If you DON'T specify 'BINARY' for files like these, chances are they will
arrive at CIS in unuseable form, and you'll have to go through the upload
all over again. No fun...

There's a tag involved with binary UPLoads. Once CIS has your file merged,
it ASSUMES that it's not READable in ASCII (that is ...Straight Text.) So
it puts that /binary flag on it you've undoubtedly noticed on filenames.

Result: if you try to <R>ead a 'BINARY' file online, CIS will first warn
you that it contains 'non-ascii' characters. This goes back to the fact
that CIS is a large service, whose users access it with a wide variety of
machines. ASCII characters less than 127 are generally readable by just
about any machine. Above that, you get things ranging from an Atari RETURN
to IBM Graphics characters. Thus the warning. Normally, you will want to
<D>ownload, rather than <R>ead a binary file.


Hmm .. with only two choices, would that imply we want to do an 'ASCII'
(aka '7-bit') upload if we want the file Readable Online? All Right! Go to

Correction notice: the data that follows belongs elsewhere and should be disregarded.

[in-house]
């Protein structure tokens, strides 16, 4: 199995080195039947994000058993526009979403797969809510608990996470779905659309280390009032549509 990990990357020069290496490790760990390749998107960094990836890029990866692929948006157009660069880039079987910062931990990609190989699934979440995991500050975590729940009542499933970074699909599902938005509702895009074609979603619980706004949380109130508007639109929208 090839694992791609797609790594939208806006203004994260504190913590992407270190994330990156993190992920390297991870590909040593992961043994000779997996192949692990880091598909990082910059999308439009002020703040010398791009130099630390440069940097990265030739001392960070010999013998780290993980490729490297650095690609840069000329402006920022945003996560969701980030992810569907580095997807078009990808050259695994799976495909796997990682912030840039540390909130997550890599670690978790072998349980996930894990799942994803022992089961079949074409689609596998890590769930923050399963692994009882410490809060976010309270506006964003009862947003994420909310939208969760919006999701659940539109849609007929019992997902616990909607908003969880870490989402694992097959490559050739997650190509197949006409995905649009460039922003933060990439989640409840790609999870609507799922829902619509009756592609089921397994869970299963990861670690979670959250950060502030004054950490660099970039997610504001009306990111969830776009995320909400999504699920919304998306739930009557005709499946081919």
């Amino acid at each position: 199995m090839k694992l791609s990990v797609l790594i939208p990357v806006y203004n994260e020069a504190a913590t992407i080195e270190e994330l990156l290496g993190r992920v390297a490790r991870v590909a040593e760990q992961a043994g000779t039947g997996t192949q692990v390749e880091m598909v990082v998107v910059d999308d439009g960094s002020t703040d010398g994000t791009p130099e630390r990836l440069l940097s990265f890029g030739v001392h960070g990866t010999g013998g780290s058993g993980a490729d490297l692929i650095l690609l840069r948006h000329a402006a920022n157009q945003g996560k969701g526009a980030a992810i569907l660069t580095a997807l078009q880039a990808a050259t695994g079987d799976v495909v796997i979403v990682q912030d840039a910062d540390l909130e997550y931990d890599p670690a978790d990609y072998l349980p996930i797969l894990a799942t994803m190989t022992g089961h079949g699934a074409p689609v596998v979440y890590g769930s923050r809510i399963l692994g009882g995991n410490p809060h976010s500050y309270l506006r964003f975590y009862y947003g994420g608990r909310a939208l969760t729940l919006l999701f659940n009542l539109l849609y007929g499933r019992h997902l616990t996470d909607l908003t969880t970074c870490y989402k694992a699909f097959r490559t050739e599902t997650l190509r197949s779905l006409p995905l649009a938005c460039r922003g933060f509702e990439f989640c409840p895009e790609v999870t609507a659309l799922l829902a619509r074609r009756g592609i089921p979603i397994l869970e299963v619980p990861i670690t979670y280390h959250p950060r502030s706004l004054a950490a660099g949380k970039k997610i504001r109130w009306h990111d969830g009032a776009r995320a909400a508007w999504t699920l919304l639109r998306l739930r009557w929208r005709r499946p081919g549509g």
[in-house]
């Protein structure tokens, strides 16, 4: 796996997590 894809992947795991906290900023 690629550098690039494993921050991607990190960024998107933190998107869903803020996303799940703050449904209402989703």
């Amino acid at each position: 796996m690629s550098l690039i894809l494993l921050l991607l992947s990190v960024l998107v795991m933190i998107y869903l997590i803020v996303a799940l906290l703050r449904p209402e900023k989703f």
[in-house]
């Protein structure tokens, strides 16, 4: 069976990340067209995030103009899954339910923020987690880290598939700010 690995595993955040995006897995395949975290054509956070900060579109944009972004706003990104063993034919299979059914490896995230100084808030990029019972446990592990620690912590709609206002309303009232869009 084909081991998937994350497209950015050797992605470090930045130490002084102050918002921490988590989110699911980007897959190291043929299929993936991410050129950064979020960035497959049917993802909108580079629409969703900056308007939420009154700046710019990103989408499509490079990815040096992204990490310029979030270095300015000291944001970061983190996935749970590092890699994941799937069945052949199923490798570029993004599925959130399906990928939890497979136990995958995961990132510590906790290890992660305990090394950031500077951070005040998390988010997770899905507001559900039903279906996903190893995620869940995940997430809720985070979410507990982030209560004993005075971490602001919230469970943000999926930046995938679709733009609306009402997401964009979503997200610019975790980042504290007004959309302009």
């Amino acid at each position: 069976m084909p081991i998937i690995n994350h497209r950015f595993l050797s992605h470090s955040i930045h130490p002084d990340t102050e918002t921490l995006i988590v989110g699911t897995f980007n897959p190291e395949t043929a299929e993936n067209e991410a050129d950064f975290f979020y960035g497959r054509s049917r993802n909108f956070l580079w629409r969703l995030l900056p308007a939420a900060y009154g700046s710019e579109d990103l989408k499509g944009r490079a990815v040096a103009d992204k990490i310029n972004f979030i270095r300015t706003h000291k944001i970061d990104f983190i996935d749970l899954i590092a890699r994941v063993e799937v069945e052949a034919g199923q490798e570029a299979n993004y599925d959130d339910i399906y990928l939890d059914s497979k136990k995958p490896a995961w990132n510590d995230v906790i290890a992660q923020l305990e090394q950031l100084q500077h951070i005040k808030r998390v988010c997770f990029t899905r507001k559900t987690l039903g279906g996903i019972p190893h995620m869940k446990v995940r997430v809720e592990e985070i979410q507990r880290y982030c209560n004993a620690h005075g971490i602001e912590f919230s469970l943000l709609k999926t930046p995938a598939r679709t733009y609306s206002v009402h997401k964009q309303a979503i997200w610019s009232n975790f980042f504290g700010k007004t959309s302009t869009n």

the head of the class.

That's it exactly. But we have to play fair with Our Host, here, and
follow some rules. If you select 'ASCII' upload, CIS will expect you to
send a STANDARD ASCII file. CIS will <not> accept any character with an
ASC value greater than 127. Any control characters in the file MUST be
intended for ONLY their normal ASCII function. And THAT narrows the field
down to just <TWO> allowable control characters. Control-M for End of
Line. Control-J for Line Feed (hereafter referred to as EOL-LF)

What we're talking about here is a file that is ONLY LETTERS AND NUMBERS.
No inverse, no special characters like 'arrows', 'backspace', 'tab', etc.
This is the kind of file that would be created by most word processors
with a 'print to disk' (not 'SAVE to disk!') command.

Catch the implication there? Your text file <CAN NOT> contain regular
ATARI RETURN characters. Remember, that's a CHR$(155) and we just told
CIS that we weren't gonna send it any bytes bigger than 127!


Here's the critical part. <IF> you are doing an 'ASCII' upload, you MUST
Luckily, it's not that hard. If you have a word processor that does a
straight 'print to disk', you can probably do it with a simple 'search
and replace' on a 'printed to disk' file and subsequent save.

(Hint: if you're not sure, use the DOS 2.x Copy File command to Copy your
text upload file to the screen. If it's working right, you should see the
file with no break between lines, and EOL-LF being the only 'non text'

You can also use one of the several 'conversion' programs available in our
libraries here. My favorite is FILEFIX.COM in Library 3.  Have your file
ready on disk, run FILEFIX and tell it you want to convert CR to EOL-LF.